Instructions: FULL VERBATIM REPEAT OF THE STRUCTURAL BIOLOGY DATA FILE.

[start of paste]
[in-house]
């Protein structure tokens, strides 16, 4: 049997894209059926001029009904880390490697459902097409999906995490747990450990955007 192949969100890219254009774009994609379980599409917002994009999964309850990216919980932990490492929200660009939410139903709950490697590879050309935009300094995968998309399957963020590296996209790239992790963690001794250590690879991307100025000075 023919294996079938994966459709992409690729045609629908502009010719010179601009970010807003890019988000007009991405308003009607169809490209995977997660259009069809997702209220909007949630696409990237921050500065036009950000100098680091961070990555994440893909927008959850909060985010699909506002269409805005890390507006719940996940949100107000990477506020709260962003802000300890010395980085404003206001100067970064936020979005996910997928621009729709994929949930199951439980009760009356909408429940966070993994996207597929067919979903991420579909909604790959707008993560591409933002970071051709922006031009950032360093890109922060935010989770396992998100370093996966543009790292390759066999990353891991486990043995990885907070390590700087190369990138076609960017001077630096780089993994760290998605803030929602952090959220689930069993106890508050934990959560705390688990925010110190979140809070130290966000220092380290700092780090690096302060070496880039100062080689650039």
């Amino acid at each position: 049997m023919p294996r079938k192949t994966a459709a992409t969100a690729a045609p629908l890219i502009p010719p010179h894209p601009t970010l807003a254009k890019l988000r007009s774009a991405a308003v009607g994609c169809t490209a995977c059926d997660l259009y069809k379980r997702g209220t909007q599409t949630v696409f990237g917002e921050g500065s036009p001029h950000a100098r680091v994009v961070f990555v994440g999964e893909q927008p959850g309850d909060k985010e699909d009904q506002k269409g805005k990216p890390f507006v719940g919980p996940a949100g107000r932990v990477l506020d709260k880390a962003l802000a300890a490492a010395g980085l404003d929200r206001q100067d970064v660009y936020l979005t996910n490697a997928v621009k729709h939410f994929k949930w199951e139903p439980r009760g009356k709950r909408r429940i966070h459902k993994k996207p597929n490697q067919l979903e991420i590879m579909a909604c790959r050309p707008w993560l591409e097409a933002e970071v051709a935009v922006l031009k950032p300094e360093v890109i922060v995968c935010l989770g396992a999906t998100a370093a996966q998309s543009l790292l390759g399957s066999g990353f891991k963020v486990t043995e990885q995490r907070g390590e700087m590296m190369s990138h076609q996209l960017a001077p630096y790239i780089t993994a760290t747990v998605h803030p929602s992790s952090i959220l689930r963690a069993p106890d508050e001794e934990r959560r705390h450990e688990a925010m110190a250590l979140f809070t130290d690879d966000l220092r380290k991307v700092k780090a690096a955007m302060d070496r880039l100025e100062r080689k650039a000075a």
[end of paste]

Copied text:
[in-house]
């Protein structure tokens, strides 16, 4: 049997894209059926001029009904880390490697459902097409999906995490747990450990955007 192949969100890219254009774009994609379980599409917002994009999964309850990216919980932990490492929200660009939410139903709950490697590879050309935009300094995968998309399957963020590296996209790239992790963690001794250590690879991307100025000075 023919294996079938994966459709992409690729045609629908502009010719010179601009970010807003890019988000007009991405308003009607169809490209995977997660259009069809997702209220909007949630696409990237921050500065036009950000100098680091961070990555994440893909927008959850909060985010699909506002269409805005890390507006719940996940949100107000990477506020709260962003802000300890010395980085404003206001100067970064936020979005996910997928621009729709994929949930199951439980009760009356909408429940966070993994996207597929067919979903991420579909909604790959707008993560591409933002970071051709922006031009950032360093890109922060935010989770396992998100370093996966543009790292390759066999990353891991486990043995990885907070390590700087190369990138076609960017001077630096780089993994760290998605803030929602952090959220689930069993106890508050934990959560705390688990925010110190979140809070130290966000220092380290700092780090690096302060070496880039100062080689650039």
């Amino acid at each position: 049997m023919p294996r079938k192949t994966a459709a992409t969100a690729a045609p629908l890219i502009p010719p010179h894209p601009t970010l807003a254009k890019l988000r007009s774009a991405a308003v009607g994609c169809t490209a995977c059926d997660l259009y069809k379980r997702g209220t909007q599409t949630v696409f990237g917002e921050g500065s036009p001029h950000a100098r680091v994009v961070f990555v994440g999964e893909q927008p959850g309850d909060k985010e699909d009904q506002k269409g805005k990216p890390f507006v719940g919980p996940a949100g107000r932990v990477l506020d709260k880390a962003l802000a300890a490492a010395g980085l404003d929200r206001q100067d970064v660009y936020l979005t996910n490697a997928v621009k729709h939410f994929k949930w199951e139903p439980r009760g009356k709950r909408r429940i966070h459902k993994k996207p597929n490697q067919l979903e991420i590879m579909a909604c790959r050309p707008w993560l591409e097409a933002e970071v051709a935009v922006l031009k950032p300094e360093v890109i922060v995968c935010l989770g396992a999906t998100a370093a996966q998309s543009l790292l390759g399957s066999g990353f891991k963020v486990t043995e990885q995490r907070g390590e700087m590296m190369s990138h076609q996209l960017a001077p630096y790239i780089t993994a760290t747990v998605h803030p929602s992790s952090i959220l689930r963690a069993p106890d508050e001794e934990r959560r705390h450990e688990a925010m110190a250590l979140f809070t130290d690879d966000l220092r380290k991307v700092k780090a690096a955007m302060d070496r880039l100025e100062r080689k650039a000075a």